The biggest consequence of this particular controversy, according to the Tribune, seems to have been Mikovits’ termination from her position as Director of Research at WPI. However, the Wall Street Journal’s Health Blog throws in another confounding factor into the events of last week — a falling out between Mikovits and WPI President Annette Whittemore. The WSJ reported that Mikovits refused a direct request from Whittemore to turn over her patient samples to another scientist, leading to her termination from employment.

The situation is currently at a stalemate, with the grant funding, provided by the US National Institutes of Health (NIH) hanging in the balance. The NIH has yet to decide whether Mikovits can take the money with her, or whether the WPI will continue to participate in the study, cutting Mikovits out of the story for good.

Something tells me we haven’t reached the end of this chronic saga.

Image: David Calvert/AP/Nature

Comments

  1. Report this comment

    Shane said:

    It has already been proven that the viruses Lombardi et al. discovered are human gamma retroviruses (HGRVs), not VP62/XMRV. This is Indisputable.

    Silverman HAD VP62 plasmid contamination in his samples in his lab. So he incorrectly sequenced the Contaminant and note the viral late to heaven. The WPI and NCI Already Have Their test samples before They left are not contaminated with VP62 plasmid. In fact the VP62 plasmid hock Never Been In The WPI or NCI labs. Ask Frank Ruscetti and Judy Mikovits.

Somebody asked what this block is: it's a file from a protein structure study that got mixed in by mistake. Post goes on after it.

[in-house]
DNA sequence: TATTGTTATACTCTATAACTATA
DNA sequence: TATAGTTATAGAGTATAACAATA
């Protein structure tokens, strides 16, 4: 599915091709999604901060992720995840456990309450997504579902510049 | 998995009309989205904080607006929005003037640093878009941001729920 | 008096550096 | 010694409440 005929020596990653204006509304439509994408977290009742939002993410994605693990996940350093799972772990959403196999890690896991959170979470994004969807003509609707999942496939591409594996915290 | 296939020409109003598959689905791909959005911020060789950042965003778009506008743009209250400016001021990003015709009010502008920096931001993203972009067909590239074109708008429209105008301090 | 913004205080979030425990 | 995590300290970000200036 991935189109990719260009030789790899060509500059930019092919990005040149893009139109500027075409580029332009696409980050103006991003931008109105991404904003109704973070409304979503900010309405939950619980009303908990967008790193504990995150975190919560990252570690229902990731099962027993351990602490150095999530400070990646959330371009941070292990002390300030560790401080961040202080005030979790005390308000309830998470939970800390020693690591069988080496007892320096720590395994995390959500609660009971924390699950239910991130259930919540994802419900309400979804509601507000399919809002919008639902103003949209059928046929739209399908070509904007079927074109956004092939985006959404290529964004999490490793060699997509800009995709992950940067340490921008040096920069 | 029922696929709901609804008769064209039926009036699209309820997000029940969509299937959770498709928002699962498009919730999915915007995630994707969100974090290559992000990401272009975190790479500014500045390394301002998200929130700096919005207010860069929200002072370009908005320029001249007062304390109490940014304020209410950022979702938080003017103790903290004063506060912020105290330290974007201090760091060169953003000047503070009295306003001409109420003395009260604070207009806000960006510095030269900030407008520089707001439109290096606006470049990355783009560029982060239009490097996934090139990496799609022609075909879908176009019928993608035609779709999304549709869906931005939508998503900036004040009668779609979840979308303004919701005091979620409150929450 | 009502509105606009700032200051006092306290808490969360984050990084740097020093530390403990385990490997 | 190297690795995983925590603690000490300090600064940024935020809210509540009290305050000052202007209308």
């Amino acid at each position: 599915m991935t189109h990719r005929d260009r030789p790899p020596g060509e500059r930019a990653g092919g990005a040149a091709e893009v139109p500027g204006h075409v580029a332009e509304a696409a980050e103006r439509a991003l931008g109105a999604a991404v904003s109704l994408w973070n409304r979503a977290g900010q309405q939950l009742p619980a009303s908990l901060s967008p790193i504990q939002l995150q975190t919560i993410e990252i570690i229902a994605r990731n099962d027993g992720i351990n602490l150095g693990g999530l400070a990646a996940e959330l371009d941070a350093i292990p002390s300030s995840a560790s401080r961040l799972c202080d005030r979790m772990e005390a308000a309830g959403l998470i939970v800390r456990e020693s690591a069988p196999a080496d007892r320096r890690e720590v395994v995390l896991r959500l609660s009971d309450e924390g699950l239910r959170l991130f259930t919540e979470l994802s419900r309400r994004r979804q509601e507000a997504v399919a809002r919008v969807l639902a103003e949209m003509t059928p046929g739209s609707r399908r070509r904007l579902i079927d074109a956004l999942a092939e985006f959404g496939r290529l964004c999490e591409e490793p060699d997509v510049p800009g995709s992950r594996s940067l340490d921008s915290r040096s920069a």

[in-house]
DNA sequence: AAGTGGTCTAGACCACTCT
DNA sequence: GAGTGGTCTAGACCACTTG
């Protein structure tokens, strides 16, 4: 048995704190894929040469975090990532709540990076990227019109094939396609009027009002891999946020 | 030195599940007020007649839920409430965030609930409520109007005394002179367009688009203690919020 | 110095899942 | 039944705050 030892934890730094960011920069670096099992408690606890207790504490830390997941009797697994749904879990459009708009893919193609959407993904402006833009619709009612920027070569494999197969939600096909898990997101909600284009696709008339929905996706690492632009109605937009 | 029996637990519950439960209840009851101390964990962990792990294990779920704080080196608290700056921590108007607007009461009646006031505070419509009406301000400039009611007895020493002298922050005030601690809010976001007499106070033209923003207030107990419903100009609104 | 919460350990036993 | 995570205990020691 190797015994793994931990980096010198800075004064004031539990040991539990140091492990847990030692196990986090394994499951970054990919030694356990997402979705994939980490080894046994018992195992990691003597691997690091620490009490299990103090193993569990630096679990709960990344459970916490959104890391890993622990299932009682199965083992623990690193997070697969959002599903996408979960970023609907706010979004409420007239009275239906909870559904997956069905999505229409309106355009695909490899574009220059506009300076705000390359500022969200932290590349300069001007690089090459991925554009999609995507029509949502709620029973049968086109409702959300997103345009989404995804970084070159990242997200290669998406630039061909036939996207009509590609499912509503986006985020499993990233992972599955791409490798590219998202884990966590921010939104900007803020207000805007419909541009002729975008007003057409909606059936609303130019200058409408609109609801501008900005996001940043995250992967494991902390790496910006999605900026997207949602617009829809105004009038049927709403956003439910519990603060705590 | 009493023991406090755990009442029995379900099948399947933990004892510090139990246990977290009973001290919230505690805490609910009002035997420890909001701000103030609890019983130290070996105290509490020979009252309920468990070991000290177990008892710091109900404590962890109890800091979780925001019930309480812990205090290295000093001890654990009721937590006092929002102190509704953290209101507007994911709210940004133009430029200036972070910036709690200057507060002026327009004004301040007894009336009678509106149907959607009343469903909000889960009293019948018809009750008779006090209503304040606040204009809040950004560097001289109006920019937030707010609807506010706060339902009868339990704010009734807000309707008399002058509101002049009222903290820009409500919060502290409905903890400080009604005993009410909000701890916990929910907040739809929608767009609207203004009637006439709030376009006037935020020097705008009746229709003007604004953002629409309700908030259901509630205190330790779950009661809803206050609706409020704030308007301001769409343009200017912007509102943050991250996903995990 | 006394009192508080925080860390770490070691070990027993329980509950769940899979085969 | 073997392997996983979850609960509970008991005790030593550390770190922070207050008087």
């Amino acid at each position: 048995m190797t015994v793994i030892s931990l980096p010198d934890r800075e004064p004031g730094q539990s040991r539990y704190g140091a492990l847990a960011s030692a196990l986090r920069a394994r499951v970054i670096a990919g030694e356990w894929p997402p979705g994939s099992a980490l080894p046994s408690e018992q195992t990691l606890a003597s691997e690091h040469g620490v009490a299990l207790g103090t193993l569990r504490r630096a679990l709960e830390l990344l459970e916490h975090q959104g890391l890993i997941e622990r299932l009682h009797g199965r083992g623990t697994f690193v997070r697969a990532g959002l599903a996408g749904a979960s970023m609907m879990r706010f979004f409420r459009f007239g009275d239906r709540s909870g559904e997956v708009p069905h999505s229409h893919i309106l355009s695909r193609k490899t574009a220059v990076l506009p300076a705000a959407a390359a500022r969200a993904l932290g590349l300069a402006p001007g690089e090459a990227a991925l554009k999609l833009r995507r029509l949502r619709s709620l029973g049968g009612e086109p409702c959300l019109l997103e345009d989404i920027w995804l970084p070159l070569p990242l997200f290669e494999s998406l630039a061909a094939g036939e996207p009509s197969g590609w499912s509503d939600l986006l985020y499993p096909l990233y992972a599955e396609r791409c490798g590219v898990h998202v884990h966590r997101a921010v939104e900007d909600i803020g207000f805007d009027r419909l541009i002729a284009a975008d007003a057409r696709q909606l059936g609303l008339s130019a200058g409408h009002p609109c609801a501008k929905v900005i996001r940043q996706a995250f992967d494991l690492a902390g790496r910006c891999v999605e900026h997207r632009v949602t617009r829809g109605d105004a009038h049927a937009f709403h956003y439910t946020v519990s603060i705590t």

So the WPI and NCI Discovered polytropic sequences. What the Rest of Those viruses Will Be When Fully sequenced is not yet known. Some Could Still Have A xenotropic host range, some polytropic, some a mix. Some May Be Just Like VP62/XMRV, but Will not ask VP62/XMRV. However, They Are the Same viruses That Lo et al. Confirmed finding in people with ME / CFS.

    She was very well received by all the scientists in Ottawa, except John Coffin who has his own agenda to push. Is he really trying to get Science to retract Lombardi et al. because Frank Ruscetti, who performed all the western blots, put the wrong slide, with the real patient codes, into the presentation for Ottawa?

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    Justin Reilly said:

    Science issued a ‘statement of concern’ about the paper. You characterize this as ‘condemned’ but that’s a bit harsh! Also it’s ME (“CFS”) not ‘chronic fatigue.’

    I hadn’t heard anywhere that ‘most’ people at the conference disagreed with her. Where did you get this from?

    I don’t understand Blomberg’s disapproving comment here: “It’s like the theory follows the availability of the data.” Isn’t that the definition of science??

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    Andrew said:

    Scientists make mistakes all the time because they are only human. The difference in this case is the scale of the controversy.

    Meanwhile Chronic Fatigue Syndrome receives an order of magnitude less research funding than any other category on the NIH website: http://report.nih.gov/rcdc/categories/

    Economic costs study:

    http://www.dynamic-med.com/content/7/1/6

    If there was more actual science into the biology of the disease, then perhaps the scale of this controversy wouldn’t have been of the same magnitude. Instead all patients get are lame puns from journalists, such as the above mention of “chronic saga”.